The rules for online writing constantly change. Such is usually the case whenever new technology gets introduced. For some blog writers, this can be intimidating. The Yoast Readability metric, for instance, can be puzzling to track for many of us.
It was first introduced just a few years ago to WordPress and has since been a standard tool. It’s somewhat of a soft template more than anything but nevertheless, it’s based on an algorithm collected from user experience. That means it’s the style the general audience prefers; they’re the people you’re writing for.
Suffice to say, following the Readability metric on Yoast can have positive outcomes. It may not be as weighty as the SEO metric, but over time, you might even find it helping you to improve the content for your blog or website. That isn’t to say satisfying the said metric is easy – it can be quite a meticulous process and since it’s based on an algorithm, it will probably change a lot. Hence, we have here some tips and tricks for you guys in order to help you please Yoast’s readability metric and in turn, improve the user experience.
1. Use the semi-colon more
When it comes to appeasing the Readability metric, you’ll soon find out that long and complex sentences can quickly become your enemy. Not only can they confuse some of the readers but you can easily derail your train of thought when writing them. Moreover, the metric just doesn’t like them. After all, shorter and more concise sentences are easier to absorb and read.
So, when it comes to presenting lots of ideas and actions in one sentence, the semi-colon is your friend. It’s a little lifehack for the Readability metric; since for some reason, a semi-colon is counted as a period, meaning it splits your sentence length while maintaining the thought or gist. Of course, you will have to properly use them – don’t make it too obvious you’re just hitting the Readability checklist.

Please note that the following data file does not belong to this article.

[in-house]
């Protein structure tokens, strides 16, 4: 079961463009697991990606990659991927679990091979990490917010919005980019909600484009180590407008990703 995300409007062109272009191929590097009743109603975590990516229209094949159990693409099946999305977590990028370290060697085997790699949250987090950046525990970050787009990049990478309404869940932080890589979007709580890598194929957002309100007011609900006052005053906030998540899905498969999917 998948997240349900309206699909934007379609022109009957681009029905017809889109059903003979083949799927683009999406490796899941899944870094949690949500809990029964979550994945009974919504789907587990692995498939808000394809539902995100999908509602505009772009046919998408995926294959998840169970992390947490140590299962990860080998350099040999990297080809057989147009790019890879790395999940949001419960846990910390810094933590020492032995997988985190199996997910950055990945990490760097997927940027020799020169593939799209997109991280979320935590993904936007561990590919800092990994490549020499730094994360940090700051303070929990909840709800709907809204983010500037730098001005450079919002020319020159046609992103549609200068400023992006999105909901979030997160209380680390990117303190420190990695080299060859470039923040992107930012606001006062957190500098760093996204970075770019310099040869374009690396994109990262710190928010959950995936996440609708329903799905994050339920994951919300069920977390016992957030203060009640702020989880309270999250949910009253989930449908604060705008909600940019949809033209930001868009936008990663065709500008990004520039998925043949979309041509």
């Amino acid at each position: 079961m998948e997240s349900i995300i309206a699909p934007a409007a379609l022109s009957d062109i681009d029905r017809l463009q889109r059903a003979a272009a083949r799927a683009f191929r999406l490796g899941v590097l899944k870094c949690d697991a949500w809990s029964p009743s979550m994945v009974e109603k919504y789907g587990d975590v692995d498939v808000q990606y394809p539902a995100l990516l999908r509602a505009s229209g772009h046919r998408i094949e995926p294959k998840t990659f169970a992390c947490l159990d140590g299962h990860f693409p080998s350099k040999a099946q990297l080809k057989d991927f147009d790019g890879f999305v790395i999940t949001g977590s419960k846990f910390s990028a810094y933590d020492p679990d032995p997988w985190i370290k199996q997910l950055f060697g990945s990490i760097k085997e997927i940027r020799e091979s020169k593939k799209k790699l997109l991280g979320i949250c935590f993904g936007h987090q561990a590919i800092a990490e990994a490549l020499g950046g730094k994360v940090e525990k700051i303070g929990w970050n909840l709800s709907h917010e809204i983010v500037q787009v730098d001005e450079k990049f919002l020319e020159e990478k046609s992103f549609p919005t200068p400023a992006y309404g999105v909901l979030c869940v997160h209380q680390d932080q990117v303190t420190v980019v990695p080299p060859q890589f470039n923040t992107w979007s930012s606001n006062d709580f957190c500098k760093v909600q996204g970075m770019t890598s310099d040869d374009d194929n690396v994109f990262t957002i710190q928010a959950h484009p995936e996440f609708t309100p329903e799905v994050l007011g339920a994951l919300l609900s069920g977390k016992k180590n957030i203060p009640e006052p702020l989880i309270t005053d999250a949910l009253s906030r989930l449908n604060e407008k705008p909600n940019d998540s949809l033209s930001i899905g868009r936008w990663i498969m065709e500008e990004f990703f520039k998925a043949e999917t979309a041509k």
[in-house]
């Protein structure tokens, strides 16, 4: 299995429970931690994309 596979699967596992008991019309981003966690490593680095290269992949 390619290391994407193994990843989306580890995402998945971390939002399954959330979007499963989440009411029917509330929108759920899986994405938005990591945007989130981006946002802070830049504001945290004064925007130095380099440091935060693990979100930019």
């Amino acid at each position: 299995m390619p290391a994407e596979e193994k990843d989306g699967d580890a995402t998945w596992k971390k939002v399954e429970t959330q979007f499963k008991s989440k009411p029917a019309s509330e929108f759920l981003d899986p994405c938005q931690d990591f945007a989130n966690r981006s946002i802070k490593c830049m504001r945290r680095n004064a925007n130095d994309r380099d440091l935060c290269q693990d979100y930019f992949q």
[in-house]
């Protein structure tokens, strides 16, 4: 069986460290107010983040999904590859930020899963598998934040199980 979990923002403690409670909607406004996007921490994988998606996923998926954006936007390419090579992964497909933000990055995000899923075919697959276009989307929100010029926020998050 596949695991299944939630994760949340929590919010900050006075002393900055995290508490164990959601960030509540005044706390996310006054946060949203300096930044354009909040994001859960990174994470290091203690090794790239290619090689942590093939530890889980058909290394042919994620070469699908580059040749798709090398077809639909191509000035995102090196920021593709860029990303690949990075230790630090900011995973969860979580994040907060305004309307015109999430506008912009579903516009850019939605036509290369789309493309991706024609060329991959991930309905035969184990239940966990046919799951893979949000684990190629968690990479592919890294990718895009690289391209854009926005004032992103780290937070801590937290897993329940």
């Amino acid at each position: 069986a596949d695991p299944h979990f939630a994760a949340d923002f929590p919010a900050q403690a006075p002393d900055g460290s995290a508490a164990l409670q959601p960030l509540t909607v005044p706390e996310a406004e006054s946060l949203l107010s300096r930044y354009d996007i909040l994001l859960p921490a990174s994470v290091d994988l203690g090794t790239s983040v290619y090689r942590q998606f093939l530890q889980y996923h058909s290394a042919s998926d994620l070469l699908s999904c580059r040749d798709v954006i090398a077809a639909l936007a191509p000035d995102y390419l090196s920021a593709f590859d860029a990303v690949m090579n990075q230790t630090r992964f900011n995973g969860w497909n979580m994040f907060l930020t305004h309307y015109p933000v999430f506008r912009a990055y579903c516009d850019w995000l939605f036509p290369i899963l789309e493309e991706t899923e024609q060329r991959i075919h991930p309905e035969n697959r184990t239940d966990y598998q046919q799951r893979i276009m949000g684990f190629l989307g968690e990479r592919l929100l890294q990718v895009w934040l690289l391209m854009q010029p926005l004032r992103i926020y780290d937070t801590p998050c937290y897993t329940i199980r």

We can only use that headache-saving semi-colon when splitting two independent clauses. Don’t go overboard with the semi-colon; certainly, don’t use it in place of a comma or a regular colon.
2. Channel your inner Hemingway
Let’s put down the liquor for a moment – that’s not what we meant by channeling our inner Hemingway. Ernest Hemingway, fraught with issues he may have been, is a great writer.
In fact, plenty of Readability checking software and websites today use Hemingway’s style to judge the cleanliness of a written work. Heck, one of them is even named after him. While it’s easy to get caught up with artistic complex passive sentences and big words straight out of a university dissertation, you’ll have to keep your readers in mind. A more understandable translation of ideas is made more available to a wider audience.
Simply put, the Flesch Reading Ease isn’t something you’ll want to ignore.
3. Be generous with periods
In compliance with a simpler writing style akin to Hemingway’s, periods along with semi-colons, are your drinking buddies. You should see them more often…in your work. Don’t use them sparingly. A quick tip to use periods more frequently in your writing is to avoid using the word “and” when unnecessary.
Use a period or a semi-colon if you want to present another noun or another adjective, verb, or adverb. This way, you can make your sentences shorter and the idea and the flow clearer for your readers. You’ll also find yourself a lot less confused with that momentary writer’s block that usually follows after the word “and.”
4. Forget what you know about quotation marks and periods
Are you managing to keep your sentences short and concise yet Yoast Readability still marks them down as overly long ones? You might want to check the quotation marks in your sentences. For some reason, the correct use of a quotation mark and a period (period goes inside the quotation mark) makes the period invisible.